Point by: Gina Allstun
There are some things that college doesn’t prepare you for, like a dreaded phone call from a hospital telling you that a parent or loved one is in a coma and that you are the one listed as kin.
Planning for death is a subject matter that is often changed because of its unpleasantness. However, it’s something that is easier to do now, instead of waiting until someone is lying in a hospital bed. It’ll be harder when you see them hooked up to feeding tubes, respirators, monitors and with emotions running high.
Often times, news of a family battling each other in court over whether or not to pull the plug on a loved one is the starting point for an honest discussion about what you want.
My dad was in a hospice due to chronic obstructive pulmonary disease and did not leave any instructions in a living will or an advanced directive. He died and the lack of these documents sparked a conversation about “what ifs.”
No one should go through this. Coming from a divorced family, it was up to my brother and I to make these decisions while still grieving. A discussion with my mom and boyfriend led to my wishes of what to do in case anything were to happen. It wasn’t something that was easy for them to hear. If there were no brain activity after a week, no extraordinary measures should be given to me.
This is based on quality of life. It doesn’t need to be fussed over because of my independence.
What kind of life would it be if one were to be in bed with tubes coming out from every which way? Not a life at all.
People can argue that life is priceless but hospitals are expensive. The debt that families are left with is the last thing that’s wanted from the dying family member.
There are many commercials on life insurance but how many college students actually have it?
The time frame of a week will give family members a chance to say farewell.
Some may argue that by creating an advanced directive that it was like committing suicide and that would lead to hell, but that’s ridiculous. As a person who was raised Catholic and believing in God, if the brain was no longer functioning and telling the organs what to do, then you’re already dead.
God has called for the spirit to come home so all that would be left is an earthly shell hooked up to machines.
The bottom line is that this decision would be a personal one and a decision that should be made before anything tragic happens. It should be discussed with loved ones. Quality of life over the quantity of it.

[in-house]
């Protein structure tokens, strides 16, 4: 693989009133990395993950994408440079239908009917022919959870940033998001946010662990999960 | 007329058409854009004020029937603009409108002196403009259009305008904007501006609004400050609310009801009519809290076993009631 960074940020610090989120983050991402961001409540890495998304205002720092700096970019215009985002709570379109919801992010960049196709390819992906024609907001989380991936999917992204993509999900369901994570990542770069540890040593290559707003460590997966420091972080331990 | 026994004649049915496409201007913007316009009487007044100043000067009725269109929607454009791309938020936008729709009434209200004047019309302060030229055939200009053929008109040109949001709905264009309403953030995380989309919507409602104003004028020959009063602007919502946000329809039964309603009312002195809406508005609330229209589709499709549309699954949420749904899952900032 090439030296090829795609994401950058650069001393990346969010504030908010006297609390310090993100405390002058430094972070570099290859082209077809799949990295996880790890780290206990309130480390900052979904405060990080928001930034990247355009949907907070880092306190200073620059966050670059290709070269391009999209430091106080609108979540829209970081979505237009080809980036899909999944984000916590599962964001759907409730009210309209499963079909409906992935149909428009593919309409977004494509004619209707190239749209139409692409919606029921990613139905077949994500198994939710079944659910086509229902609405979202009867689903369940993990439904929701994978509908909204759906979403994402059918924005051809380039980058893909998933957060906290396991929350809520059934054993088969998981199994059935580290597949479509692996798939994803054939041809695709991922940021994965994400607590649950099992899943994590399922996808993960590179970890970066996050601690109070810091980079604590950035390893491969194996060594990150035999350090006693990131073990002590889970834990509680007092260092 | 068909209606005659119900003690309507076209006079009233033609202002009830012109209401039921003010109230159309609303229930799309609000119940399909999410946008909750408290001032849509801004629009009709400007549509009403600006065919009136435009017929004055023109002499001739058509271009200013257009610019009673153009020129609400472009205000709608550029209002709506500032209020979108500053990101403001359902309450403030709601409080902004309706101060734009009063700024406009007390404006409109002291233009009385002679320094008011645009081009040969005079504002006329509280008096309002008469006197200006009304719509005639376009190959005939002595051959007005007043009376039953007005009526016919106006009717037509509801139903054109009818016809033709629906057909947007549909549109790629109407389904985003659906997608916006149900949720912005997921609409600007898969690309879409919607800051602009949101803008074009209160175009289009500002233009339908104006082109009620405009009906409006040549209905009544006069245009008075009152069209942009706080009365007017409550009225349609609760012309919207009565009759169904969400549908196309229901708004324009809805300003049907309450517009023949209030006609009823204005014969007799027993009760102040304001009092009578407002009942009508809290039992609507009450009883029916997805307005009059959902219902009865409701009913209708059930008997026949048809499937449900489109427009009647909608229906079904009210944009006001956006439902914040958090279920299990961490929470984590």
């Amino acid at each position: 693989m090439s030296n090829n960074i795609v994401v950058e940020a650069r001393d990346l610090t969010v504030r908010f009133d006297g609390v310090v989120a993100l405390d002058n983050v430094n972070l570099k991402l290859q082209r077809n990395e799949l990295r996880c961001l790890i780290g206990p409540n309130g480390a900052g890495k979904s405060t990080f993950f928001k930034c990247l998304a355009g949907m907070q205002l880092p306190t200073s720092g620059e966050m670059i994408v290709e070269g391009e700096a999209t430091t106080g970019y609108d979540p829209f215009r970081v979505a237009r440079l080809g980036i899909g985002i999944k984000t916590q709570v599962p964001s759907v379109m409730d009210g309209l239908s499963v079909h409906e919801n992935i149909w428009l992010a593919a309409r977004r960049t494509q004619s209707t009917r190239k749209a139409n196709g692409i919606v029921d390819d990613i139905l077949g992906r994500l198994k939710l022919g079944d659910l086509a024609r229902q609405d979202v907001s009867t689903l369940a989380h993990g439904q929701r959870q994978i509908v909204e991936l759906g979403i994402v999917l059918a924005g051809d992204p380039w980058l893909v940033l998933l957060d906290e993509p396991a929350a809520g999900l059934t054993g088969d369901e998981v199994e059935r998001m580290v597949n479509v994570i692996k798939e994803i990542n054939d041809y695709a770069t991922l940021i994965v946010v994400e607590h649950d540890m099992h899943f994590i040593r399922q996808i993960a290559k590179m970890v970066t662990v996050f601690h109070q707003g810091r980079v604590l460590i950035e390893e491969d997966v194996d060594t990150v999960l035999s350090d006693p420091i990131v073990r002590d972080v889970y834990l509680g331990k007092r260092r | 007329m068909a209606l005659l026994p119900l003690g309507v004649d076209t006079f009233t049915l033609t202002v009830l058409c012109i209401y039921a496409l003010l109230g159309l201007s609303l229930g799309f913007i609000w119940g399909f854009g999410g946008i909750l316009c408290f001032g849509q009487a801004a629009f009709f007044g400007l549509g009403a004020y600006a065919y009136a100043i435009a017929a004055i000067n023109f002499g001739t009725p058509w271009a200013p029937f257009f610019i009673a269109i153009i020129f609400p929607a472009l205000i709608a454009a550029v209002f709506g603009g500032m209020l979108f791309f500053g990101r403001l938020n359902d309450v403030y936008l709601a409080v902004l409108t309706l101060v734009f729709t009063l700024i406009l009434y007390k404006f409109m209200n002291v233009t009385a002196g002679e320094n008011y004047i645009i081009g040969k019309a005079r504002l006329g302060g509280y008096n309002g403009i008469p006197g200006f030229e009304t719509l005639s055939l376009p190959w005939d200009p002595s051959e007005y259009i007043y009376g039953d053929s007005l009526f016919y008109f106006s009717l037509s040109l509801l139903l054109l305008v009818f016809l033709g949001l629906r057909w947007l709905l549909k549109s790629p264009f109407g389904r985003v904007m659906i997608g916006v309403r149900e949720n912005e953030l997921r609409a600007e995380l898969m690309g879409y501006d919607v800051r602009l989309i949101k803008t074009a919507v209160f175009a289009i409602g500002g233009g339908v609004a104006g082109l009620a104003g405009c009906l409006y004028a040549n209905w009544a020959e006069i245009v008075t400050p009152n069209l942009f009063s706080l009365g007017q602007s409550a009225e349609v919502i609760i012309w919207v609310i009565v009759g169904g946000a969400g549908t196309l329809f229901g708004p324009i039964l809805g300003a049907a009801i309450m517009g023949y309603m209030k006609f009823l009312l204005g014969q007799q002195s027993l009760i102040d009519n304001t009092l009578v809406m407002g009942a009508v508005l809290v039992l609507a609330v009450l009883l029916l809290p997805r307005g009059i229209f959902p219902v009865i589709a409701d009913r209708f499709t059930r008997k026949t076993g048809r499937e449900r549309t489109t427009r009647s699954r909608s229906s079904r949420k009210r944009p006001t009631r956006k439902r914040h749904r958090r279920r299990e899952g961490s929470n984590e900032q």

Counterpoint by: Rebeka Nop
Death is an inevitable thing but if you’re able to hang on to even an ounce of life, wouldn’t you want to?
Especially if it’s the life of a loved one that is on the line.
Life can get really complicated, especially with a full work and school schedule, making time for friends and then having to think about if you should keep your loved one on life support at the hospital.
It’s a tough decision to make and it could easily put everything else on the back burner.
If you are the sole person responsible for deciding the life of another human being, would you really choose to kill them?
This is definitely a decision that you can never take back.
That’s basically the same thing when it comes to life support. You are choosing to either keep the person alive or to send them to their grave.
Personally, life shouldn’t be given up on that easily.
Life is precious. Even if they are just lying there lifelessly on a hospital bed, it’s important to cherish every moment you are able to have with them.
It’s unfair to pull the plug. It’s basically saying you’re giving up.
As long as they are still breathing, even if it’s because of a machine, there’s still hope for them to get better.
It’s unimaginable to wake up and make such a tough, life altering decision like that and find out later that there was a way to make them better.
If placed in this situation, I would want to be kept alive as long as possible. Being a fighter, it would make me extremely sad to know that I was given up on, that my friends and family members didn’t think I had the heart or was strong enough to fight for my life.
Just because someone is lying in a hospital bed, motionless and seemingly lifeless, it doesn’t mean that they can’t hear or feel someone’s presence.
You want to give your loved ones their best chance possible and if that means spending some extra money so that you’re able to see them every day, then so be it.
It’s a selfish thing, to want to hang on when you know you should be letting go but keeping them alive just seems like the right thing to do.
If it was really their time to go, then death would’ve already gotten them. It doesn’t make sense if they made it all the way to the hospital just to die.
Why would we have all this technology if life support wasn’t important? If it didn’t work?
Medicine is always changing and there are always new discoveries. You just need to hang on a little bit longer.